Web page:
Voice of America video with Dr. Kirschen and Dr. Laby
Optometric Management Interview with Dr. Kirschen
Dr. Kirschen quoted in The Wall Street Journal article
Drew gets contact lenses before Game 6, makes better contact
An article from the American Academy of Ophthalmology website ...
SAN FRANCISCO, Oct. 2, 1998 -- As the excitement over McGwire and Sosa's home run derby still rings in our ears, coaches, parents, players, and fans of America's beloved baseball take note: a study in Ophthalmology, the peer-reviewed journal of the American Academy of Ophthalmology, finds no correlation between hand-eye dominance and baseball performance.
For years, students of baseball believed hand-eye dominance was an important factor in determining a baseball player's batting performance. The thinking was crossed-dominance (left eye, right hand) was better because the batter's dominant eye naturally faces the pitcher and oncoming ball. Others felt same-dominance (right eye, right hand) was better because as the batter steps up to bat, he must turn his head to face the pitcher, bringing his dominant eye forward, insuring maximum depth perception.
In an effort to answer the question of dominance patterns, Drs. Laby, Kirschen, Rosenbaum, and Mellman of the Jules Eye Institute at UCLA studied 410 members of the Los Angeles Dodgers professional baseball team during the 1992-1995 baseball seasons. According to Daniel M. Laby, M.D., "Our data shows no statistically significant difference between dominance patterns and ERA (earned runs average) and batting average." Major League players with same-dominance had an average batting average of .271, while players with crossed-dominance averaged .251. Major League pitchers with same-dominance had an ERA average of 3.34, while the ERA average of pitchers with crossed-dominance was 3.56. Dr. Laby states, "While the 'standard' methods for testing ocular dominance need to be reexamined, I can say with certainty that today there is no proven relationship between ocular dominance and baseball performance. While the data does show players with same-dominance have better batting averages and ERAs than those with crossed-dominance, the difference is not statistically significant. I would not suggest anyone change their eye or hand dominance, or the way they hit, in an attempt to improve their batting average."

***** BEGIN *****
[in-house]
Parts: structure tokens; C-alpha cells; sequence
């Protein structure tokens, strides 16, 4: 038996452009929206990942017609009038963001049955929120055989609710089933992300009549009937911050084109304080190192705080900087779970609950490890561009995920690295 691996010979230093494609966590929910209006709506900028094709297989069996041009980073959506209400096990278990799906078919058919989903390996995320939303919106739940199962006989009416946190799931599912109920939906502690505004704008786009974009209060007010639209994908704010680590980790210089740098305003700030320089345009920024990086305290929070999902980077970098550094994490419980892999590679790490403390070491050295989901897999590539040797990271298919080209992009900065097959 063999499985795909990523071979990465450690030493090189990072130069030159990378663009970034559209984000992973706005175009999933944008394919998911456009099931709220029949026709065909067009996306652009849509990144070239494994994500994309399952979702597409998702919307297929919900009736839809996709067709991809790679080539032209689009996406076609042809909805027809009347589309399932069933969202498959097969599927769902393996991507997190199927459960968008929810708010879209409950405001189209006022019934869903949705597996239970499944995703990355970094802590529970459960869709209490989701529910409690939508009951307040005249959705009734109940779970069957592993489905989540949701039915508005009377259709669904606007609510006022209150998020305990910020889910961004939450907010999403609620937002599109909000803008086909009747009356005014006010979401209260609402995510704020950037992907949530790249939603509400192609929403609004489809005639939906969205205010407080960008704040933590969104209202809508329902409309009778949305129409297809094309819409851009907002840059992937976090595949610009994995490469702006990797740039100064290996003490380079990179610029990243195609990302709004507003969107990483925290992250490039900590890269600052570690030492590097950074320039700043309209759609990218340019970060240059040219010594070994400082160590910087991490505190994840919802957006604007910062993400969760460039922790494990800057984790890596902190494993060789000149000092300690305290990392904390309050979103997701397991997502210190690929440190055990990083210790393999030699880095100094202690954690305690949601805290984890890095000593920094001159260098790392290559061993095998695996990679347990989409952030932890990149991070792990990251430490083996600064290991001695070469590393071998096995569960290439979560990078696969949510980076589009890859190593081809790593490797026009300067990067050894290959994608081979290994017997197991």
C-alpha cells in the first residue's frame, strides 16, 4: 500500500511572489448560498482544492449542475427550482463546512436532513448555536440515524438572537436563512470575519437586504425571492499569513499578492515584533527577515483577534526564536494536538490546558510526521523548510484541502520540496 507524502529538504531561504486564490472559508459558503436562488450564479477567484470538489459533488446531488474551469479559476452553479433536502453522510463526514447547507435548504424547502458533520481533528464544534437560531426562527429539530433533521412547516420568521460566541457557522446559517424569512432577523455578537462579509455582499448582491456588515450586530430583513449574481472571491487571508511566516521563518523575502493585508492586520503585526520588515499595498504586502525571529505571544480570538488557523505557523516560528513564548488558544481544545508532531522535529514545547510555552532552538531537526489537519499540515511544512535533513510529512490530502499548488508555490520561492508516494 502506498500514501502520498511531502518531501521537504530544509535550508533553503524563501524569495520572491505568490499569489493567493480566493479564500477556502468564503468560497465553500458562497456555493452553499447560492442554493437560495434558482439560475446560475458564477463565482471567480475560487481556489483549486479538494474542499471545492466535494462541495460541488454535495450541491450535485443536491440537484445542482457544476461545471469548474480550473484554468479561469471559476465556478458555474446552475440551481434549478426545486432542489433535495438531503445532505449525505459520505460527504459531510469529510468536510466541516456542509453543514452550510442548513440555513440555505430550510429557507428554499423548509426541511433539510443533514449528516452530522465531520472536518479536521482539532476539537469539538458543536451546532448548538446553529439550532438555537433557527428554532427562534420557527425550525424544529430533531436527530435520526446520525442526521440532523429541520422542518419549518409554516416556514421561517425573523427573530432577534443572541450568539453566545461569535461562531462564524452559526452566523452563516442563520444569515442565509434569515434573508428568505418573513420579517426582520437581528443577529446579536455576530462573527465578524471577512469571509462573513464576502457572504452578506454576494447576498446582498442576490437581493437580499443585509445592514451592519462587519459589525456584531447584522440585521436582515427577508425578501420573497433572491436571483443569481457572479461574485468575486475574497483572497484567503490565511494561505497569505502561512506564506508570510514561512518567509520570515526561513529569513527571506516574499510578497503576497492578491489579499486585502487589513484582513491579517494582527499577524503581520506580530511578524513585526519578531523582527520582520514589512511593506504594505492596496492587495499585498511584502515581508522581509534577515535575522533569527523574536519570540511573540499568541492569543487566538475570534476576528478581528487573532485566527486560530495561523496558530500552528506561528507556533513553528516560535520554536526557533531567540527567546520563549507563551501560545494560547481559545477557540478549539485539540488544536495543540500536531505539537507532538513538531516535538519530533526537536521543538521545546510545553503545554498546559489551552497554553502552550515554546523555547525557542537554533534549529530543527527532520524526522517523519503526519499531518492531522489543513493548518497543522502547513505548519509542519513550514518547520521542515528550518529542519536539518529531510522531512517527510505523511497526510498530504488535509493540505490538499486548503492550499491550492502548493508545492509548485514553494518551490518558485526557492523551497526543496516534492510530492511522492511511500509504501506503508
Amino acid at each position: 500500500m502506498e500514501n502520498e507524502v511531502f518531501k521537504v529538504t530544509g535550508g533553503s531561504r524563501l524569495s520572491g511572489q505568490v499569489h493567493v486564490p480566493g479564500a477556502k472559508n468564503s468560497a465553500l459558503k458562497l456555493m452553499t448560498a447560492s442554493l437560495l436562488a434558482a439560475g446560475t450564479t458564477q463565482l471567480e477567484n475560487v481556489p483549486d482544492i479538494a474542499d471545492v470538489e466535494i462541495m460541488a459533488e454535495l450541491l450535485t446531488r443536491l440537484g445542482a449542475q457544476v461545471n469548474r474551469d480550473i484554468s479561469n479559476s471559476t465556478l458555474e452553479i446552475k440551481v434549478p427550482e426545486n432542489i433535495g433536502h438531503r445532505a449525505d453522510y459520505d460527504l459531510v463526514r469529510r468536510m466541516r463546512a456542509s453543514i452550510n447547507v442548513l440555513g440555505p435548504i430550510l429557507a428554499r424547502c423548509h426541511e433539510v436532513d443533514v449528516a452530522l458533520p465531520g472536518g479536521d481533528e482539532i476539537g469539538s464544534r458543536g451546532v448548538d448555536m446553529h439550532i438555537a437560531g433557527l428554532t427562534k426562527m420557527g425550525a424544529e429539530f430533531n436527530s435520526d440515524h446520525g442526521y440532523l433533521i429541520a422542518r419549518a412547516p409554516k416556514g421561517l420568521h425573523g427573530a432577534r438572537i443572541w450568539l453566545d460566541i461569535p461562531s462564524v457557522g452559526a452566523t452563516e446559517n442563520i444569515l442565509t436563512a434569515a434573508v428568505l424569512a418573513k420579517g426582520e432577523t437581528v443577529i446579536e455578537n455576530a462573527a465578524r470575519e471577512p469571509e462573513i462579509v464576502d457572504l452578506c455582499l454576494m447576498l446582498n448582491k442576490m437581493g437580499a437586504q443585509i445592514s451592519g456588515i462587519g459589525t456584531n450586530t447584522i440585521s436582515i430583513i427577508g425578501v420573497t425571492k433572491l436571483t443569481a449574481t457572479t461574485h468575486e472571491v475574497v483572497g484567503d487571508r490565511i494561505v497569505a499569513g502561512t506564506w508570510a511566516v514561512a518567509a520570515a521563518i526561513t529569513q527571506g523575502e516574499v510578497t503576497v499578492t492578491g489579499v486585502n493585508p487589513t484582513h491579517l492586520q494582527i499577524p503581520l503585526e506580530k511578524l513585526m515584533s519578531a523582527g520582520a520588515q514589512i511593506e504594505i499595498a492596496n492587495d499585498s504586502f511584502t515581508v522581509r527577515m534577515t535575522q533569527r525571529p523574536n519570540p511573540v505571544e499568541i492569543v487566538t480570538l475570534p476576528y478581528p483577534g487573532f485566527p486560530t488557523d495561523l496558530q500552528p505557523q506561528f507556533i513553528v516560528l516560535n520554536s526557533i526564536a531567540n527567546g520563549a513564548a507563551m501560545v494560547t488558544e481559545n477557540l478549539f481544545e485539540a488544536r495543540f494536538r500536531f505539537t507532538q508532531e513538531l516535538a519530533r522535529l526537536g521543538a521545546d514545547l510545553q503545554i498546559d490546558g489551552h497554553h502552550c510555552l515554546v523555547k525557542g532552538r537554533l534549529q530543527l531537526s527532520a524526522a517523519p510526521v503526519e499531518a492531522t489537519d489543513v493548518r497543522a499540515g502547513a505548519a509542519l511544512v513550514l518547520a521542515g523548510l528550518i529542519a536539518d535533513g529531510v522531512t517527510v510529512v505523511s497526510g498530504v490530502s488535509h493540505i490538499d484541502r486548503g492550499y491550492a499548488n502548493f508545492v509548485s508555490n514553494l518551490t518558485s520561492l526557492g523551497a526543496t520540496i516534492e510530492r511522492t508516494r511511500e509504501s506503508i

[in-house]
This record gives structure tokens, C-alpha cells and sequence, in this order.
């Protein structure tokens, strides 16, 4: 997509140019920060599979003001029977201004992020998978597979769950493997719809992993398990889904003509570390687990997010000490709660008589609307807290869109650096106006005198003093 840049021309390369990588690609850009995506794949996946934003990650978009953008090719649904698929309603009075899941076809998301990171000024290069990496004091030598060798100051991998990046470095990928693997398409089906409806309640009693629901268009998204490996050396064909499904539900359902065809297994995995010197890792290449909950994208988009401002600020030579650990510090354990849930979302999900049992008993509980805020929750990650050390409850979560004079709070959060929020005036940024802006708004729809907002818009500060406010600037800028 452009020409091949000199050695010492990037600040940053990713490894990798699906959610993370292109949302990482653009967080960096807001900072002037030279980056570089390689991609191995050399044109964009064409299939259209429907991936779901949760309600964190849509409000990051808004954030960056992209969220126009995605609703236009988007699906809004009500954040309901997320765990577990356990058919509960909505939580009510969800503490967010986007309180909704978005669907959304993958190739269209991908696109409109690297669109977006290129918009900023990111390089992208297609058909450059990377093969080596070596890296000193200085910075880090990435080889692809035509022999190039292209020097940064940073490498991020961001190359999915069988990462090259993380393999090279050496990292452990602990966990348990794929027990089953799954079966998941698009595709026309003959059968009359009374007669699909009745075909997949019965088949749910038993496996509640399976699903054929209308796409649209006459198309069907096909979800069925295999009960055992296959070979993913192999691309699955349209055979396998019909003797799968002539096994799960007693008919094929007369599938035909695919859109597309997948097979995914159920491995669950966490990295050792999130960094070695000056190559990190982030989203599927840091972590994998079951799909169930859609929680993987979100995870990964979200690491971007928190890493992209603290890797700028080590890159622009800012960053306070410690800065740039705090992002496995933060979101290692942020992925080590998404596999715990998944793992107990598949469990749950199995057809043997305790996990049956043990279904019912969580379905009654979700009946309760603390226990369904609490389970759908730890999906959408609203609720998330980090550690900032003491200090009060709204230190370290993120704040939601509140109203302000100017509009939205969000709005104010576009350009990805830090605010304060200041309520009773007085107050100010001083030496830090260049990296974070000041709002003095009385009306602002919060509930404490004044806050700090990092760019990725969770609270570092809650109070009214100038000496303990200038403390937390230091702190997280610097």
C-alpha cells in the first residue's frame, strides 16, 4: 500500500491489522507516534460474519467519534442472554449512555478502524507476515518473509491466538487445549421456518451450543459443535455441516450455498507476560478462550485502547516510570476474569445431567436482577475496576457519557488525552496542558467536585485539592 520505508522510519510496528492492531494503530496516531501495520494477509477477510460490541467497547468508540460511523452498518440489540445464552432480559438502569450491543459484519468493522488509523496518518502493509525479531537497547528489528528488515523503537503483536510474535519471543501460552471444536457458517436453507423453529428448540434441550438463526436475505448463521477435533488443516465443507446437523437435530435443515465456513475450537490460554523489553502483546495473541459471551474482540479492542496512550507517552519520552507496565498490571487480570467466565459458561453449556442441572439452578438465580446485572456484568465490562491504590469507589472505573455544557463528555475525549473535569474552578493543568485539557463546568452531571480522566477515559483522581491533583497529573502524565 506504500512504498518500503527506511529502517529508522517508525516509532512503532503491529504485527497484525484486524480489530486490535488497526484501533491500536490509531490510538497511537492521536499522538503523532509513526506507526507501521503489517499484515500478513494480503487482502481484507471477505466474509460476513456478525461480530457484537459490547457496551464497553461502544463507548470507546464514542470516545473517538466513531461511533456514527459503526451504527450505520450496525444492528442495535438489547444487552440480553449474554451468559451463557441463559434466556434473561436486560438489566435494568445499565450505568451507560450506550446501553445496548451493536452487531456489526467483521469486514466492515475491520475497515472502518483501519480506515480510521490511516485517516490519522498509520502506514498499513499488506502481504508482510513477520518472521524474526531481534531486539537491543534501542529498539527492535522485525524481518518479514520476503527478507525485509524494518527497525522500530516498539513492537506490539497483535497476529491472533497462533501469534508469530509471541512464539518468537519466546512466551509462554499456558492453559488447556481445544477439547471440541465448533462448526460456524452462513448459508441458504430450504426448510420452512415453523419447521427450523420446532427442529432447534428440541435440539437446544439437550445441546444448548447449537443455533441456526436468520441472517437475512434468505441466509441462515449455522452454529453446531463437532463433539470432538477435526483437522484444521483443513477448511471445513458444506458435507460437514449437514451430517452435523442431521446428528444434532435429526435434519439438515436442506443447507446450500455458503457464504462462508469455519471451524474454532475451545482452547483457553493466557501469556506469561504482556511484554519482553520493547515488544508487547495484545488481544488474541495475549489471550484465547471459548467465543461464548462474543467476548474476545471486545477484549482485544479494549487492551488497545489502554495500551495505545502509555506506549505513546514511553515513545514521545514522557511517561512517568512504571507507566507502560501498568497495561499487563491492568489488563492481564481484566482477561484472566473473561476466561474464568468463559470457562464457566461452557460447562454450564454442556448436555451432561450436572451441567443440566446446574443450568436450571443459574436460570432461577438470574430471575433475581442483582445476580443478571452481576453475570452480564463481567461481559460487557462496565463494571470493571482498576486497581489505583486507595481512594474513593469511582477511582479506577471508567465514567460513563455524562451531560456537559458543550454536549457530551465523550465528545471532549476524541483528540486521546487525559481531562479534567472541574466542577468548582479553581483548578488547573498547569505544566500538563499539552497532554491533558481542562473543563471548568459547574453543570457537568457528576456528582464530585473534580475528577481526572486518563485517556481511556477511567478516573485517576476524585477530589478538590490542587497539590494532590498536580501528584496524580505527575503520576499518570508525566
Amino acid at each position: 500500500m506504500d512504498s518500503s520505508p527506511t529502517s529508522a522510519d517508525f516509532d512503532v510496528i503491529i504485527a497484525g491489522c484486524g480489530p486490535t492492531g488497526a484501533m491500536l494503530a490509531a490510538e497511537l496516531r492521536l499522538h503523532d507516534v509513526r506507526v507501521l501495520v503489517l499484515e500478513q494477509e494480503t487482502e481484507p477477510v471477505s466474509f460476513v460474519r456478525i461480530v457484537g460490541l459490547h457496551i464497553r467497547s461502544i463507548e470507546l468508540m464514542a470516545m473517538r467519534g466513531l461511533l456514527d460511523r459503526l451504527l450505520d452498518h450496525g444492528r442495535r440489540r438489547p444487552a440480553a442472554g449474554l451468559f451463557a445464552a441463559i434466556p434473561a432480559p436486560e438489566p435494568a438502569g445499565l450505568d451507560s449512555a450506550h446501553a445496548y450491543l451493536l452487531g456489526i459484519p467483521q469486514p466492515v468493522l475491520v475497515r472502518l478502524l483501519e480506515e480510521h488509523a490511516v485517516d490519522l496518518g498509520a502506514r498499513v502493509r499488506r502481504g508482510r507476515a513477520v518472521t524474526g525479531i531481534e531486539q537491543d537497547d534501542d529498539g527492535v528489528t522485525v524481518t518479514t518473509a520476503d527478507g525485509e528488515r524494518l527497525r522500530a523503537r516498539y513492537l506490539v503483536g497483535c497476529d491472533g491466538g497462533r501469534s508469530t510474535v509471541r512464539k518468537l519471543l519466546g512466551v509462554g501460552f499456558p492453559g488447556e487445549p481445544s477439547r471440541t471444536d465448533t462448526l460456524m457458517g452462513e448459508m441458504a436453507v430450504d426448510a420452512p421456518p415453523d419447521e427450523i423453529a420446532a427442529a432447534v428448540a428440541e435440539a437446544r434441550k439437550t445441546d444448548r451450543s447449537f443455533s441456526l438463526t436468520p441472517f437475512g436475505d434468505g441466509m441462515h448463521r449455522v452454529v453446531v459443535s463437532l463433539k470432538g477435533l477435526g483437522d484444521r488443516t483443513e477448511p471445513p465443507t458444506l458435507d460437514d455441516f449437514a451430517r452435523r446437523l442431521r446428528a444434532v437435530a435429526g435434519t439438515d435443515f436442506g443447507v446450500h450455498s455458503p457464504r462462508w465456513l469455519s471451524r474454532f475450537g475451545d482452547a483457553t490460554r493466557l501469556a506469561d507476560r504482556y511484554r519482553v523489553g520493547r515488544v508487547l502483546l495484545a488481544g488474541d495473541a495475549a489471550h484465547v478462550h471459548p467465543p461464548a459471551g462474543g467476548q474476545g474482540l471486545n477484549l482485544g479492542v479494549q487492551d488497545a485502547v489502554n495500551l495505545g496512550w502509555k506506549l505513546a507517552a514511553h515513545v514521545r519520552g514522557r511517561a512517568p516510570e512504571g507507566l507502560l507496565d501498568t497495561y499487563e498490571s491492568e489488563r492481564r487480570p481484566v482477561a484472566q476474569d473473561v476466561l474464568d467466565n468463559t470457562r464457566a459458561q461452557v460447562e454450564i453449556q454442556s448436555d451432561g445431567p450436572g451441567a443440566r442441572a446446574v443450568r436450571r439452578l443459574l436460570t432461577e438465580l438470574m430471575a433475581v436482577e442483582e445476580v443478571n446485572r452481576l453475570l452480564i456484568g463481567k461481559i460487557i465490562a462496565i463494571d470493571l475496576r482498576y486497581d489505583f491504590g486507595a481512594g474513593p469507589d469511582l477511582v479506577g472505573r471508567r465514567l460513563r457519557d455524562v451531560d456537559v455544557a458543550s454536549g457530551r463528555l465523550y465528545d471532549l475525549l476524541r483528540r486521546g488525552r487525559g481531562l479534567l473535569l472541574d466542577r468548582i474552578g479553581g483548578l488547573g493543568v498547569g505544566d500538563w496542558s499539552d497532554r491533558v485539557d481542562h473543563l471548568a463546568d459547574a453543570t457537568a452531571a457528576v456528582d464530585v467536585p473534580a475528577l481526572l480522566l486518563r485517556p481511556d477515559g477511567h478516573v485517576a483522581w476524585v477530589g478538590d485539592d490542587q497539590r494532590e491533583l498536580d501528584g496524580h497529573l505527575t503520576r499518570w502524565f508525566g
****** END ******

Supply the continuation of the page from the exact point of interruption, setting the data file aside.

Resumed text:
The authors of this study hope their results will finally put an end to the question of crossed versus same dominance, and allow coaches, parent, players, and fans to simply "Play Ball!"
CONTACT: broadcast, Kimberly Bowes Westhoff, or newspapers, Michelle Stephens, or magazines, Arthur Stone of the American Academy of Ophthalmology, 415-561-8500, or firstname.lastname@example.org
Do professional athletes have better visual functions than the normal population?
The answer is definitely "yes". Most professional athletes have much better visual acuity, contrast sensitivity, depth perception, and visual motor performance than the normal population.
A long running study (The Visual Function of Professional Baseball Players Laby DM, Rosenbaum AL, et al: AM J OPHTHALMOL 1996; 122 (October): 476-485) studied the vision of 387 major and minor league players from the Los Angeles Dodgers baseball organization between 1992 to 1995. Visual acuity, contrast sensitivity, and depth perception (as distance) were tested. 77% of eyes were found to see 20/15 or better, with 1.7% being 20/9.2. Normal vision is 20/20. A person with vision of 20/9 is able to see at 20 feet what a person with normal vision would have to come up to 9 feet to see. This is close to the theoretical limit of human vision. Depth perception and contrast sensitivity were also found to be significantly better than the general population.